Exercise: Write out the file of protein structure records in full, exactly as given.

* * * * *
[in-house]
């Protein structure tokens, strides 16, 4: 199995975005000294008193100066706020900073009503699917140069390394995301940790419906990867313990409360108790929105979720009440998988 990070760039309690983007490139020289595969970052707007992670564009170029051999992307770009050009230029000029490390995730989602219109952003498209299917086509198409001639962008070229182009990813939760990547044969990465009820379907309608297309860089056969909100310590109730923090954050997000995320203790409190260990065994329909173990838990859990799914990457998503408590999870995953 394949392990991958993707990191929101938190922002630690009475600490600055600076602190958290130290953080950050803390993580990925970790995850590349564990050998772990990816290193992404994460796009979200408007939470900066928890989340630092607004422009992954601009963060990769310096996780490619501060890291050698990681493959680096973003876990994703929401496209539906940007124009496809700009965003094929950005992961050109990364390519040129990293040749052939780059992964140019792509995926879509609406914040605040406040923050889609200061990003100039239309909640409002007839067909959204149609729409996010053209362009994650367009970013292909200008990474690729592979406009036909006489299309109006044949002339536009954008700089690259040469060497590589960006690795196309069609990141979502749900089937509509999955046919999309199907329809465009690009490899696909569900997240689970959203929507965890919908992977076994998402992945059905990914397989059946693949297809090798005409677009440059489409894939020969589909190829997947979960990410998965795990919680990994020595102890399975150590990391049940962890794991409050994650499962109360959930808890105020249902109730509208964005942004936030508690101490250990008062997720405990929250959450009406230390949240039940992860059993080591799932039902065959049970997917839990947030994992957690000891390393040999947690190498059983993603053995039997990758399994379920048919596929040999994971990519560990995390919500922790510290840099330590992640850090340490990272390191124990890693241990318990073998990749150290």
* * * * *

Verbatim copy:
[in-house]
């Protein structure tokens, strides 16, 4: 199995975005000294008193100066706020900073009503699917140069390394995301940790419906990867313990409360108790929105979720009440998988 990070760039309690983007490139020289595969970052707007992670564009170029051999992307770009050009230029000029490390995730989602219109952003498209299917086509198409001639962008070229182009990813939760990547044969990465009820379907309608297309860089056969909100310590109730923090954050997000995320203790409190260990065994329909173990838990859990799914990457998503408590999870995953 394949392990991958993707990191929101938190922002630690009475600490600055600076602190958290130290953080950050803390993580990925970790995850590349564990050998772990990816290193992404994460796009979200408007939470900066928890989340630092607004422009992954601009963060990769310096996780490619501060890291050698990681493959680096973003876990994703929401496209539906940007124009496809700009965003094929950005992961050109990364390519040129990293040749052939780059992964140019792509995926879509609406914040605040406040923050889609200061990003100039239309909640409002007839067909959204149609729409996010053209362009994650367009970013292909200008990474690729592979406009036909006489299309109006044949002339536009954008700089690259040469060497590589960006690795196309069609990141979502749900089937509509999955046919999309199907329809465009690009490899696909569900997240689970959203929507965890919908992977076994998402992945059905990914397989059946693949297809090798005409677009440059489409894939020969589909190829997947979960990410998965795990919680990994020595102890399975150590990391049940962890794991409050994650499962109360959930808890105020249902109730509208964005942004936030508690101490250990008062997720405990929250959450009406230390949240039940992860059993080591799932039902065959049970997917839990947030994992957690000891390393040999947690190498059983993603053995039997990758399994379920048919596929040999994971990519560990995390919500922790510290840099330590992640850090340490990272390191124990890693241990318990073998990749150290």